01:15:48.930 --> 01:15:57.870
Nathan Hurd: I hope for everyone listening, you can see that you might be thinking like wow, this is a lot to think about when it comes to like how i'm approaching a conversation, but the reality is.

01:15:58.320 --> 01:16:13.950
Nathan Hurd: I think what you're emphasizing here is you really get super interested in how the other person thinks behaves X and the more you can do that, the more you can get into their world, which is the only way that you're going to influence, but one of the things I know you.

01:16:15.030 --> 01:16:26.880
Nathan Hurd: Teach one of the principles is you know there's getting all this information gathering this information doesn't come from blabbing on about how great you are.

01:16:27.660 --> 01:16:35.520
Nathan Hurd: And I know this happens to me in social situations where you know you might be in a conversation with someone that they just.

01:16:36.390 --> 01:16:47.700
Nathan Hurd: are not even acknowledging your boredom in how they're just talking for all you know long periods of time about themselves in their problems and their stories and.

01:16:48.780 --> 01:16:55.980
Nathan Hurd: Can you talk a little bit about the importance of asking questions the concept of reversing.

01:16:57.420 --> 01:17:01.380
Nathan Hurd: And how that plays an important role in influence and persuasion.

01:17:02.190 --> 01:17:11.220
Matthew Neuberger: Well, you know I think you know you gotta give credit for this is a, this is a very ancient principle right Socrates, the Socratic questioning method and all of that.

01:17:12.210 --> 01:17:17.190
Matthew Neuberger: to your point I think a lot of people want to be heard more than they want to hear and it's just our nature to.

01:17:17.910 --> 01:17:24.600
Matthew Neuberger: Think about the response it's not it's not the people i'm not saying, give them a bad everyone just wants to have their own agenda.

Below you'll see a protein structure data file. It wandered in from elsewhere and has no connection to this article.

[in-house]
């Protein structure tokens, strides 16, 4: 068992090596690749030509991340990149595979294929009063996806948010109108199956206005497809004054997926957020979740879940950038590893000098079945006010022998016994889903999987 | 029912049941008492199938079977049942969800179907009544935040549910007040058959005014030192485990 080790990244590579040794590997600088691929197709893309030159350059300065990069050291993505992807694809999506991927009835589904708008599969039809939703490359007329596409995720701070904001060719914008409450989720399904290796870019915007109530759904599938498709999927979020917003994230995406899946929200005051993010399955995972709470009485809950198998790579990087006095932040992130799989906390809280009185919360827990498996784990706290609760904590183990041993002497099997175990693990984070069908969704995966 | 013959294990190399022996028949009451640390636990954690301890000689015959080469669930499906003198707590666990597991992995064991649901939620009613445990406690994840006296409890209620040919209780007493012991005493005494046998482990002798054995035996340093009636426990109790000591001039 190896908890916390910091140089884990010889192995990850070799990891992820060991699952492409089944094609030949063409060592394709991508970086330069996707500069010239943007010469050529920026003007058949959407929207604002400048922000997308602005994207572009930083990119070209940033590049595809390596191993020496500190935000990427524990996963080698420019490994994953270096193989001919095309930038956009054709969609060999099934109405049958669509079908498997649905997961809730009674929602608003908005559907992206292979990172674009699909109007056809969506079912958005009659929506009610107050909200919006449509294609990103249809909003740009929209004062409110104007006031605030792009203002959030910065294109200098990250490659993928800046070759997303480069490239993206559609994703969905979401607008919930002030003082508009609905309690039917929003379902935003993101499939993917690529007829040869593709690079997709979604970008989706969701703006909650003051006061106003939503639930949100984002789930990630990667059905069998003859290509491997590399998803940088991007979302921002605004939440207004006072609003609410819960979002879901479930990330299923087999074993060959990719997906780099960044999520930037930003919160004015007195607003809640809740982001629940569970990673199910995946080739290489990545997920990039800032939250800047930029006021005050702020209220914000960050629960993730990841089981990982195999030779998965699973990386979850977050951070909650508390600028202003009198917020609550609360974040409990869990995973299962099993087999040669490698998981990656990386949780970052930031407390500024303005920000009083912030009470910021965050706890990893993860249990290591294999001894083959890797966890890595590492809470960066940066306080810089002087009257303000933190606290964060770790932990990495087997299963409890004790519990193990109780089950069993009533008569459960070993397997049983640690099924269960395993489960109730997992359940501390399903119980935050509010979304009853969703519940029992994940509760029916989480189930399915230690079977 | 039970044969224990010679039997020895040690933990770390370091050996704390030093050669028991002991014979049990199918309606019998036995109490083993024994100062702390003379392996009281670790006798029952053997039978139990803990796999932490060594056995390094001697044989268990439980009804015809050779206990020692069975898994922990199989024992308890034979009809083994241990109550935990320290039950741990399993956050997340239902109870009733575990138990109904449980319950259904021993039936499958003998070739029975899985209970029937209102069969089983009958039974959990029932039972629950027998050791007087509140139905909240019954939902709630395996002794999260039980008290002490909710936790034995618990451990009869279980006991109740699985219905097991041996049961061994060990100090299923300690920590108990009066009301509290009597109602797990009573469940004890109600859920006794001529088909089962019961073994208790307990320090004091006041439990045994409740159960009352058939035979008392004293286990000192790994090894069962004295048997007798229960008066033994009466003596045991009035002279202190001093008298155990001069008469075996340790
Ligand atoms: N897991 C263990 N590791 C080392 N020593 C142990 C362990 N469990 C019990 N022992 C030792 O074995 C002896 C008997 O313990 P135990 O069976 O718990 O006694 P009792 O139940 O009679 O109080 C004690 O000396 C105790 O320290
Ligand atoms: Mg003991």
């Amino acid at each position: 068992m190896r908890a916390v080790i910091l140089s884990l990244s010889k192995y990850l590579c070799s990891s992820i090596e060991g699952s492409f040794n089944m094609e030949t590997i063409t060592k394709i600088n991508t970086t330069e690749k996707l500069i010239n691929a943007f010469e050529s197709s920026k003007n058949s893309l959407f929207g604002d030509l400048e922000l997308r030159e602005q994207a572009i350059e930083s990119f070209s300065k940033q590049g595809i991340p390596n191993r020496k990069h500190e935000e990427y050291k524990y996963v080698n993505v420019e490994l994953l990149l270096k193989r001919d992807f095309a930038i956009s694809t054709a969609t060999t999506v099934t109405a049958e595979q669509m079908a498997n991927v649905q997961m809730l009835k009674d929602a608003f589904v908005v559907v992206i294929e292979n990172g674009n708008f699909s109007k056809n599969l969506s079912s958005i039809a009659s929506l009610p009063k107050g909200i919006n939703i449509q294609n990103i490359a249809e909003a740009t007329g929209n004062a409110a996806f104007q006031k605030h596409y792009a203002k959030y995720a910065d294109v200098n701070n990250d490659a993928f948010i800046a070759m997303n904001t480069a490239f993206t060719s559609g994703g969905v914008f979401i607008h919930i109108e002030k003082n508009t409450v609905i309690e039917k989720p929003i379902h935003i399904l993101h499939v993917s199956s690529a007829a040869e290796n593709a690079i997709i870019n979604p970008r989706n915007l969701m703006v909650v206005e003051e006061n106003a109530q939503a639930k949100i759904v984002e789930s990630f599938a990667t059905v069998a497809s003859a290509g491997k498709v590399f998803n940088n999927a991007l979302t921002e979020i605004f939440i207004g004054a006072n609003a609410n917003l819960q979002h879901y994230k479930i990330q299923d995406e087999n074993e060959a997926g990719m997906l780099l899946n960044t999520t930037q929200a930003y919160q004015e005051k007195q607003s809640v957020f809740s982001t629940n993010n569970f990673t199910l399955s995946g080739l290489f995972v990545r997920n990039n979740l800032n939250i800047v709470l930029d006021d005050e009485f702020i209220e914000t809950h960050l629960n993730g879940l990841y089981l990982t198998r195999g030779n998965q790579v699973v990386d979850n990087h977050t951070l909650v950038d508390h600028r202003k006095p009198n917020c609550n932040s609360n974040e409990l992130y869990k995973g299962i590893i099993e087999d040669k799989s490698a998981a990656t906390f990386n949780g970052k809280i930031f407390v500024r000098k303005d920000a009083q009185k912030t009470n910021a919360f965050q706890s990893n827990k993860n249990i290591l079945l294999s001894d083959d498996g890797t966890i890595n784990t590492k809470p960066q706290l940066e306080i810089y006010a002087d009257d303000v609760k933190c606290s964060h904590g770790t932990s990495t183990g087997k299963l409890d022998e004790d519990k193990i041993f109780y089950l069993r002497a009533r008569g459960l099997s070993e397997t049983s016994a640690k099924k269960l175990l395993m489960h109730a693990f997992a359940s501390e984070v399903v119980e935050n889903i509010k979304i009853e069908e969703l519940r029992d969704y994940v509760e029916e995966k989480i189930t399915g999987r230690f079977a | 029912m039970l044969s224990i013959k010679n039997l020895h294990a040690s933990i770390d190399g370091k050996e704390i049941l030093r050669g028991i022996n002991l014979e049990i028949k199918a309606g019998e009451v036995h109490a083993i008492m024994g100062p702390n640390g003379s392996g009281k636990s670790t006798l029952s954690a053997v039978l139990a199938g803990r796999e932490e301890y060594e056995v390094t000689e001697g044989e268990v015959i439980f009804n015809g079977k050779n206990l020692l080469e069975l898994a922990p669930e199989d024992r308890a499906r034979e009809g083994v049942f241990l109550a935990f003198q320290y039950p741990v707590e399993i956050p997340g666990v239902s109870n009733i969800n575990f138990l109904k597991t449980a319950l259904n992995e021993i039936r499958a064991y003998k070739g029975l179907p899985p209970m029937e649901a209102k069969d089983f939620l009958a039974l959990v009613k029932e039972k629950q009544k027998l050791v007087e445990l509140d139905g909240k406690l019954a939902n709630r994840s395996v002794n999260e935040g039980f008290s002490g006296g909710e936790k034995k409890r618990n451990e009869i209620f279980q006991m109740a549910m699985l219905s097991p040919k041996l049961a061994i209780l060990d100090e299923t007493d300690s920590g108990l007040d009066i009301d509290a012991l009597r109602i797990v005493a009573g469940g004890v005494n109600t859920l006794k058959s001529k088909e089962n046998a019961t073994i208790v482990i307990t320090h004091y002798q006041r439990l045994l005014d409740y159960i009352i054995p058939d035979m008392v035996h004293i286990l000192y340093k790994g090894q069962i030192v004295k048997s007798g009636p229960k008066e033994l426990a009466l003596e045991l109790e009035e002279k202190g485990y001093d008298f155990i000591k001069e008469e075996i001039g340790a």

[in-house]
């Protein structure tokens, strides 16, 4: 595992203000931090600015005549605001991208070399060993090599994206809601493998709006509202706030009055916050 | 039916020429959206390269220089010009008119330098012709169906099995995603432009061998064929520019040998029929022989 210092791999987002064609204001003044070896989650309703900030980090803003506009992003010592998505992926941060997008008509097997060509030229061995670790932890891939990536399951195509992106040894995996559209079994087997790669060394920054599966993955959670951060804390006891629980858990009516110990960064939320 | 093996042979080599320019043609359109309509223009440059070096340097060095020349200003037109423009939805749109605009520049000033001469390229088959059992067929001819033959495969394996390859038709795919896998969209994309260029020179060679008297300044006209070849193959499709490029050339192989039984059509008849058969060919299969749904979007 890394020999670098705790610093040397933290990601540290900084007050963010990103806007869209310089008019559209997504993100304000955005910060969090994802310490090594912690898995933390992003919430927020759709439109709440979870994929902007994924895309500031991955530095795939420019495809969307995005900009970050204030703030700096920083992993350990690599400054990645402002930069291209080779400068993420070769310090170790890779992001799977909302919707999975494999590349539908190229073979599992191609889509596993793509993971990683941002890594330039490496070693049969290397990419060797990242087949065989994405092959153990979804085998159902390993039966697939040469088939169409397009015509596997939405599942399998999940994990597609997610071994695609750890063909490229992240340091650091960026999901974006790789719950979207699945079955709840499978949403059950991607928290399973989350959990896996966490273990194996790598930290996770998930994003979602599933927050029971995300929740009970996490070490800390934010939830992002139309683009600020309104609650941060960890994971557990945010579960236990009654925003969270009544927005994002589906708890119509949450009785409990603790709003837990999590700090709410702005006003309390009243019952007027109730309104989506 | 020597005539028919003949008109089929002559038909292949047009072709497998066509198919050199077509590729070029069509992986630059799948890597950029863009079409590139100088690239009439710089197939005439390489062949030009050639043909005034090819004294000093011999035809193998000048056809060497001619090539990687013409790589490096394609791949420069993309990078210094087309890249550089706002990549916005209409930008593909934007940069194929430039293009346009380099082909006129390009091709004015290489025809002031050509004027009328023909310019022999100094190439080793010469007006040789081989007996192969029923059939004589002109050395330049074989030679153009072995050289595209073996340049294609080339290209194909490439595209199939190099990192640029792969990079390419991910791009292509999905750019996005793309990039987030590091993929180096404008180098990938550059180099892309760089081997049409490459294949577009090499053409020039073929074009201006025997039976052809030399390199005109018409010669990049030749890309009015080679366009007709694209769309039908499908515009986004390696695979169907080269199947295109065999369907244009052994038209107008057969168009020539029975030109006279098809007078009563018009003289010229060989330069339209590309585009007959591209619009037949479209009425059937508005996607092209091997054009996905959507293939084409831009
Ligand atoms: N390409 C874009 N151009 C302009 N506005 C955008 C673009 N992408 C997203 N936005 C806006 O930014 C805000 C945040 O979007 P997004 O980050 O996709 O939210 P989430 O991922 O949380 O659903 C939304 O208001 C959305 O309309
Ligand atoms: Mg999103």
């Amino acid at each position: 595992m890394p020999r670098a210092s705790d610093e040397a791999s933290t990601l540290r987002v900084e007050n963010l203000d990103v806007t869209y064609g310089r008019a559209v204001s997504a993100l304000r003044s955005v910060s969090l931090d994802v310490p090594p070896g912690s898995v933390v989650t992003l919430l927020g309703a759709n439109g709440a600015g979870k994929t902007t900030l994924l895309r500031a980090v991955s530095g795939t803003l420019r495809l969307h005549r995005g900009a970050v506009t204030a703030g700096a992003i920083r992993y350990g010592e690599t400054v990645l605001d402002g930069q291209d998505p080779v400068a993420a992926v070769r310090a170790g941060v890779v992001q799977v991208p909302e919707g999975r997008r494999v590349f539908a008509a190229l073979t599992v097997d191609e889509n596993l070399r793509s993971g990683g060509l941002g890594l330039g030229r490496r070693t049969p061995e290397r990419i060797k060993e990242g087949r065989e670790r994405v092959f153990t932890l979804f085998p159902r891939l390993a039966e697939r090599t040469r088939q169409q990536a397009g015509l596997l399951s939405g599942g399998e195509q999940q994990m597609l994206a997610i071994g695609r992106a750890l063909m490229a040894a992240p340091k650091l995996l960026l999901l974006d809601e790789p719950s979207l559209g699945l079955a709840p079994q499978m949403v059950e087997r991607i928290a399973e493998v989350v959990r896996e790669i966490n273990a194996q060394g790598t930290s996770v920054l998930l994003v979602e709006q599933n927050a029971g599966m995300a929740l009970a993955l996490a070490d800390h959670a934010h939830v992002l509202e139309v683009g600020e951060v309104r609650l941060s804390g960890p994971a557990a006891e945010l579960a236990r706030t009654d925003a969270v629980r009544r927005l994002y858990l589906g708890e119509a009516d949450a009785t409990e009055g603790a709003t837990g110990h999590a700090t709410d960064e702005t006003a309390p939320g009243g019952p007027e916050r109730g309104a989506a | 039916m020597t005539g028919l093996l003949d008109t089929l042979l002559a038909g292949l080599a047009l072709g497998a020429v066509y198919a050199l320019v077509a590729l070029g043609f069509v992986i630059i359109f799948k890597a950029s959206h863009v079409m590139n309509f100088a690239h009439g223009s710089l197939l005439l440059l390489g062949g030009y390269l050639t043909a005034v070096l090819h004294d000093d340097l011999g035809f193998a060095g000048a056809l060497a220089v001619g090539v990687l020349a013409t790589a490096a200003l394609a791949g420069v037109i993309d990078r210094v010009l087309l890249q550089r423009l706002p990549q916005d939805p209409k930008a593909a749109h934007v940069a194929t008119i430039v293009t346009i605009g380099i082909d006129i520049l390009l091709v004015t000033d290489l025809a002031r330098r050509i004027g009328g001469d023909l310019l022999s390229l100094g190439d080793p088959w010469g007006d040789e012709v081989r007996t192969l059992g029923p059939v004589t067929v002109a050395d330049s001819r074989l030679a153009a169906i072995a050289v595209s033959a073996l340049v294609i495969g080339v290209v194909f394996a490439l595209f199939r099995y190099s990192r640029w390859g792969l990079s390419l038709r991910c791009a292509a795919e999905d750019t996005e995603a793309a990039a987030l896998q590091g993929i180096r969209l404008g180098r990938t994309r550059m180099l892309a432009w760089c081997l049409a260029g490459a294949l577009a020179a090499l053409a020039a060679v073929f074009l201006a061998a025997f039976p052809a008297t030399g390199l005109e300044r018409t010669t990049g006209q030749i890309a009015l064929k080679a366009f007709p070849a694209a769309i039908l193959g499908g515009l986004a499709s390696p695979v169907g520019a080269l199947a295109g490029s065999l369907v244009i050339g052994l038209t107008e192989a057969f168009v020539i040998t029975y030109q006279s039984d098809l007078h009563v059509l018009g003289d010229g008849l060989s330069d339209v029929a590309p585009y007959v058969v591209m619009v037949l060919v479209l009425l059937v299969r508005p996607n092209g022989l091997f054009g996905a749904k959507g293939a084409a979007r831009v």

01:17:25.170 --> 01:17:39.990
Matthew Neuberger: it's more of how we were conditioned to growing up, but the idea of reversing starts with a simple concept and the simple concept is this many times when people ask you a question or make a statement there's a reason.

01:17:41.820 --> 01:17:44.190
Matthew Neuberger: So if somebody would ask you what time it was.

01:17:45.000 --> 01:17:48.360
Matthew Neuberger: You don't really have to reverse that and say something like what time would you like it to be.

01:17:48.480 --> 01:17:49.500
Matthew Neuberger: You don't have to do that.

01:17:50.550 --> 01:17:52.860
Matthew Neuberger: But if somebody were to say nate.

01:17:53.880 --> 01:17:56.340
Matthew Neuberger: Are you taking any vacations this spring break.

01:17:57.660 --> 01:17:58.710
Matthew Neuberger: Why are they asking.

01:18:01.890 --> 01:18:08.160
Nathan Hurd: You yeah there well I think that's that's part of why you would want to know right you're not really sure.

01:18:09.480 --> 01:18:16.230
Matthew Neuberger: Right usually, when somebody asks you just pay attention it's Elizabeth tension when somebody asks you if you're taking any vacations.

01:18:16.680 --> 01:18:31.950
Matthew Neuberger: They have got loaded and ready to go to tell you all about this cool vacation that they have coming up, they just don't want to seem selfish by start they don't go nate you know what i'm about to take a great vacation yet 510 minutes talk about that as.

01:18:32.190 --> 01:18:35.070
Nathan Hurd: I say they're they're projecting they're projecting what's.

01:18:35.070 --> 01:18:37.440
Nathan Hurd: up with a pyramid what they're what they're excited about.

01:18:37.470 --> 01:18:38.490
Matthew Neuberger: yeah right so.

01:18:38.550 --> 01:18:40.800
Matthew Neuberger: If I was using reversing you brought to me.

01:18:41.190 --> 01:18:43.500
Matthew Neuberger: hey matt you taking vacations and say geez Neda.

01:18:45.060 --> 01:19:02.100